Actually, it's more like 'Outlook jumping through 30 annoying COM hoops to use Explorer's public interface for this job, because that's the only way to talk to Explorer'.



  • @blakeyrat said:

    Well they don't know what Outlook is doing, but at least it indicates that what they want to do is possible. And it turns that little blurb from their FAQ from being wrong to being "provably wrong by almost anybody anywhere ever in like 4 seconds".

    Yeah, I can see how that works. Very similar to most blakeyrants.





  • Yeah, it's as I said above: the only way to get Explorer to do this is through COM, which is probably why 7-Zip etal don't implement it, because COM is an absolute bastard to get right, AIUI.


  • Discourse touched me in a no-no place

    @tarunik said:

    because COM is an absolute bastard to get right, AIUI.

    Less than you think if you follow the rules.


  • Discourse touched me in a no-no place

    @FrostCat said:

    Less than you think if you follow the rules.

    But you're here


  • Discourse touched me in a no-no place

    The rules are different here.



  • @tarunik said:

    Yeah, it's as I said above: the only way to get Explorer to do this is through COM, which is probably why 7-Zip etal don't implement it, because COM is an absolute bastard to get right, AIUI.

    So the 7-Zip FAQ should read “because we can’t be assed to implement a COM interface”, right?



  • @FrostCat said:

    Less than you think if you follow the rules.

    It's more that the rules have dark corners the experts are still discovering to this day.



  • Right. Being too fucking lazy to do it correctly isn't a very good excuse.


  • Discourse touched me in a no-no place

    @tarunik said:

    It's more that the rules have dark corners the experts are still discovering to this day.

    Yeah, kind of how the Old New Thing post referenced above was ninjaed recently in spite of being 6 years old.


  • SockDev

    @FrostCat said:

    The rules are different here.

    More what you call guidelines than actual rules.


  • Discourse touched me in a no-no place

    @Arantor said:

    More what you call guidelines than actual rules.

    Classical reference.


  • SockDev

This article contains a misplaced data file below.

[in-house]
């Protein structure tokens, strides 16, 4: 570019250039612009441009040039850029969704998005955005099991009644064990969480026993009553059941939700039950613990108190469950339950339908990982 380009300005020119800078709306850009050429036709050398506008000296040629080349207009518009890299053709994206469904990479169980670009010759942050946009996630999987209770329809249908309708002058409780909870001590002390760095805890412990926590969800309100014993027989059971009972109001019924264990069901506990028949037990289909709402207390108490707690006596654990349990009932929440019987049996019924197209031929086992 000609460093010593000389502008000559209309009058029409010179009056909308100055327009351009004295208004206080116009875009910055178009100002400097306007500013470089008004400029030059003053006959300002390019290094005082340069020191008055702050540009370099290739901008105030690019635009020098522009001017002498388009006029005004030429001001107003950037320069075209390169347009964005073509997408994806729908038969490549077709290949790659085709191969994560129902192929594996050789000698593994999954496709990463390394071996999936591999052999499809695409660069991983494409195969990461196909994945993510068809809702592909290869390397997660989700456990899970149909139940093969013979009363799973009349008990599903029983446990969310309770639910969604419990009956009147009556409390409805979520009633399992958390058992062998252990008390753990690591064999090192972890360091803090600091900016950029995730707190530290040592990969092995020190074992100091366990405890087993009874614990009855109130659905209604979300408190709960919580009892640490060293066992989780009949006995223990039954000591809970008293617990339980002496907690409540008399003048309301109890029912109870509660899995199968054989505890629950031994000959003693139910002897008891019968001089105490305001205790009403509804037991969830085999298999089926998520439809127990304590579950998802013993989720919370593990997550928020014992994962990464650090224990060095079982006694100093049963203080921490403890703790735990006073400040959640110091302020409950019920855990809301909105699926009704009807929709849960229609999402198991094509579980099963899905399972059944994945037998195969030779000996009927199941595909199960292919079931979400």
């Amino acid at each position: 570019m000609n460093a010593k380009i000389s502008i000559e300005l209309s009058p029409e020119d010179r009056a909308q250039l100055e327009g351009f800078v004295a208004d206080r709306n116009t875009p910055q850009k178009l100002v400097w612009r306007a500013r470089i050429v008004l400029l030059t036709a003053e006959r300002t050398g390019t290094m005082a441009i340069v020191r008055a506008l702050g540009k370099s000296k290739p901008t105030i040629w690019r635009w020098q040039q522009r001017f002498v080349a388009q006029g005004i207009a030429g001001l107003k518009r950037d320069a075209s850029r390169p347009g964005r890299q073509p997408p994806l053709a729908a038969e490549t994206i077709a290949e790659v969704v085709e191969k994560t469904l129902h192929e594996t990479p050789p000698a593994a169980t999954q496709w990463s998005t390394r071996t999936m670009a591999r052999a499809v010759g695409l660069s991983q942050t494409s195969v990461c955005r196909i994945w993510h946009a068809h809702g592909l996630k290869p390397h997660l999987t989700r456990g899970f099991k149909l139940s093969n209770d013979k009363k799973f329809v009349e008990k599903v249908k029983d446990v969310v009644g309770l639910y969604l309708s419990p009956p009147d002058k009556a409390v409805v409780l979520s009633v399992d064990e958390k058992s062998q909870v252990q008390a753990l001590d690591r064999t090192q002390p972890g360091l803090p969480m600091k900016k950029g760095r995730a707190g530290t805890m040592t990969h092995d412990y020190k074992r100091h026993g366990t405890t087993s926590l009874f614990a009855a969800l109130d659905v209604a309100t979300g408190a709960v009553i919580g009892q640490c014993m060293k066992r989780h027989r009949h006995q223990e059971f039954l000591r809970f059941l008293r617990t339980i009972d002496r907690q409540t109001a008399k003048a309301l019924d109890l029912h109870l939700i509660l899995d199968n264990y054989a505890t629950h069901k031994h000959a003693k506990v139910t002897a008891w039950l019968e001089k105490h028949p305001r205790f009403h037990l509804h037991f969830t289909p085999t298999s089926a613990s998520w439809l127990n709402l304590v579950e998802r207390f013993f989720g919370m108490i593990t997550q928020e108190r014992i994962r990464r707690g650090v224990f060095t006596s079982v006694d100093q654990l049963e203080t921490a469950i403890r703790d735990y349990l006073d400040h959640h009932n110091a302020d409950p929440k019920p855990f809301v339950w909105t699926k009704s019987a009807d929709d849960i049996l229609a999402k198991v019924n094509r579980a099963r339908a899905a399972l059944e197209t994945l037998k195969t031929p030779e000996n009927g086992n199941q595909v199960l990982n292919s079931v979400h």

@FrostCat said:

    Classical reference.

    Indeed, I just CBA to find a YouTube link for it.


  • Discourse touched me in a no-no place

    Lol. It's not rocket science. I generally don't spend more'n about 10 seconds doing these.

    Youtube's so smart you can sometimes type the line before a quote you're looking for or "raj says poodle" or something and it'll find the quote you wanted.

    Now, bizarrely, sometimes it can't find something there's no reason it shouldn't be able to find, like Homer Simpson going "in case you couldn't tell, I was being sarcastic."


  • SockDev

    That's 10 seconds I could be thinking up more ways to be snarky :stuck_out_tongue:


  • Discourse touched me in a no-no place

    @Arantor said:

    That's 10 seconds I could be thinking up more ways to be snarky

    This tells me you don't always click the link, because they're not always to the obvious thing.


  • SockDev

    I usually click the link, I just CBA with the 10 seconds of me doing it. My time really is that valuable *laughs*



  • Mrs Scab, you have twelve hours to beat the clock.

    Find that video, win a pound.

    <You've given me the video before I've given you the pound, and that's not good business.>

    <Off you go.>


  • @tarunik said:

    Yeah, it's as I said above: the only way to get Explorer to do this is through COM, which is probably why 7-Zip etal don't implement it, because COM is an absolute bastard to get right, AIUI.

    I just took a quick look through 7zip source code. Guess what I found...

    So not only they use COM, but they also reimplement COM wrapper libraries.



  • @ben_lubar said:

    Mrs Scab, you have twelve hours to beat the clock

    Find that video, win a pound.

    nude mop



  • @HdS said:

    I am still on the look for an easy installer-

    NSIS.



  • I'd imagine this falls under a WTF, because it [i]does[/i] expand (don't you love the plethora of ways of saying the same thing?) files directly into the directory.


Log in to reply
 

Looks like your connection to What the Daily WTF? was lost, please wait while we try to reconnect.